The Church of St. Paul is in some ways quite unique. Unique in its foundation and history; unique in its location and parishioners.
In the mid-19th century, the American phase of the Industrial Revolution was in full swing along the Blackstone River corridor, and young entrepreneurs were busy making their fortunes. One of these was Wellcome Farnum, the owner of textile mills in the town of Blackstone.
A savvy businessman and generous employer, Farnum sought to provide a church for his immigrant Irish workers to encourage them to settle permanently in the area. Accordingly, he invited Boston Bishop John Fitzpatrick to Blackstone where, on June 12, 1850, he proposed the following: if the Bishop approves, Farnum will donate land and monies to build a church for his Catholic workers. In addition, he will assist in the raising of funds and provide the necessary building plans.
The Bishop readily approved, and immediately appointed Father Charles O’Reilly, then pastor of St. Charles parish in nearby Woonsocket, Rhode Island, to head the fund raising effort. Father O’Reilly, a native of County Cavin, Ireland, would also be appointed the first pastor of the new church that would bear the name of the apostle Paul.
Wellcome Farnum was not Catholic, he was Episcopalian. True to his word, he donated a parcel of land measuring 30,000 square feet, and valued at $2,000, and he opened the fund raising effort with an additional donation of $400. Among the first donors were some of his Protestant friends, and he is said to have provided the services of noted architect Richard Upjohn, who designed St. John’s Episcopal Church in nearby Millville. Today, the parishioners of St. Paul’s take pride in our unique ecumenical beginnings. A plaque in our Sesquicentennial Memorial Garden honors Wellcome Farnum as “co-founder of St Paul’s Church.”
In 2000, St. Paul parish, in a yearlong celebration, marked one hundred and fifty years of faith and service.
The church, which is constructed of granite blocks from quarries in Blackstone and Millville, was completed in Spring of 1851. Much of the labor was provided by parish volunteers, directed by builder U.J. Martin. The architecture reflected the 19th century Gothic Revival, and Episcopalian elements were evident in its design. The most notable of these elements were the wainscoting that makes up the base of the interior walls, and the absence of a center aisle.
Brides were sometimes heard to lament the absence of a center aisle, but a major restoration and renovation of the church in 1987 created a center aisle. Another construction element that has impacted at least one wedding ceremony has been the subject of feature articles in newspapers across the country. It is the church’s location.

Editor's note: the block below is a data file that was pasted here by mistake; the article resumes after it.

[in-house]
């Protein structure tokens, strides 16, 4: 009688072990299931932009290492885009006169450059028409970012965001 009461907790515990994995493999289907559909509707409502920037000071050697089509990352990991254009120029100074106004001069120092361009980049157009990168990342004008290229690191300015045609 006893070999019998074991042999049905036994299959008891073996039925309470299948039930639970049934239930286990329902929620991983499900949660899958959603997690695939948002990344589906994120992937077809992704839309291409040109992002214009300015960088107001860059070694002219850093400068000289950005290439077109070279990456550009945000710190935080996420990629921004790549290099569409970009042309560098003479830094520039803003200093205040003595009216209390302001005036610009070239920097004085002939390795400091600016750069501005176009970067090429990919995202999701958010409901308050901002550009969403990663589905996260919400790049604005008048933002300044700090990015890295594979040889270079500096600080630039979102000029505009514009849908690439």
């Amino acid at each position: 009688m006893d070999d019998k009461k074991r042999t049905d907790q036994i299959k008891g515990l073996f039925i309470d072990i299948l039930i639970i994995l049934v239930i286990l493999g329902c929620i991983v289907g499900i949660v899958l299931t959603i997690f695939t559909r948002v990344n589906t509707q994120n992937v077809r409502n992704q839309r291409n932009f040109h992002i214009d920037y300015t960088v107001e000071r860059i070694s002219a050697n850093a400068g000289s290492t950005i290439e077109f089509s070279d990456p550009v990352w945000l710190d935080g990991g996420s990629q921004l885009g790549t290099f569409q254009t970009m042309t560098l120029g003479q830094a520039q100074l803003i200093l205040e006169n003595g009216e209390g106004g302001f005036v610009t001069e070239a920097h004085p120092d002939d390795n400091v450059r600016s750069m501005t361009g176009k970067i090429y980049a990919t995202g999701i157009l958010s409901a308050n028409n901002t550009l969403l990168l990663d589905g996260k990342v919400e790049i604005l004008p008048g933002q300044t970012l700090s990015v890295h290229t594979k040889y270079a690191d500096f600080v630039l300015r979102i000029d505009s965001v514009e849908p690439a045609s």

The church building lies in two states. The Massachusetts-Rhode Island state line passes diagonally through the church. Thus, the sanctuary and most of the body of the church are situated in Blackstone, Massachusetts, while parts of the vestibule, vestry and choir loft are situated in North Smithfield, Rhode Island. Because of St. Paul’s location, a significant number of parishioners are citizens of Rhode Island.
The story is told of the bride and groom who appeared on the morning of their wedding with the required marriage license, issued in North Smithfield by the state of Rhode Island! St Paul’s is in the Diocese of Worcester, Massachusetts! A Massachusetts wedding requires a Massachusetts license! What to do?
The quick thinking pastor led the bride and groom to the “back” of the church, a part in RI. While the guests waited, they performed the civil requirements of the marriage. The priest and the couple then returned to the sanctuary for the remainder of the ceremony and nuptial Mass. Thus was the legality of the marriage ensured.
On April 14, 1931, the parish’s Institute Hall burned to the ground. Institute Hall had provided religious education classrooms and meeting rooms since its construction in 1874. It was not rebuilt.
On March 29, 1932, the church was engulfed in flames. Only the granite walls were left standing. The blaze was attributed to “spontaneous combustion of painting supplies.” Pastor Rev. Thomas P. Smith risked his life by entering the burning building to save the consecrated hosts and other sacred vessels. Restoration began immediately and the church was rededicated on June 23, 1933.
In 1971, despite efforts by parents’ group Save Our School, S.O.S., St. Paul School was closed due to financial constraints. Constructed in 1927, the school’s eight grades were staffed by the Sisters of St. Joseph for forty-three years.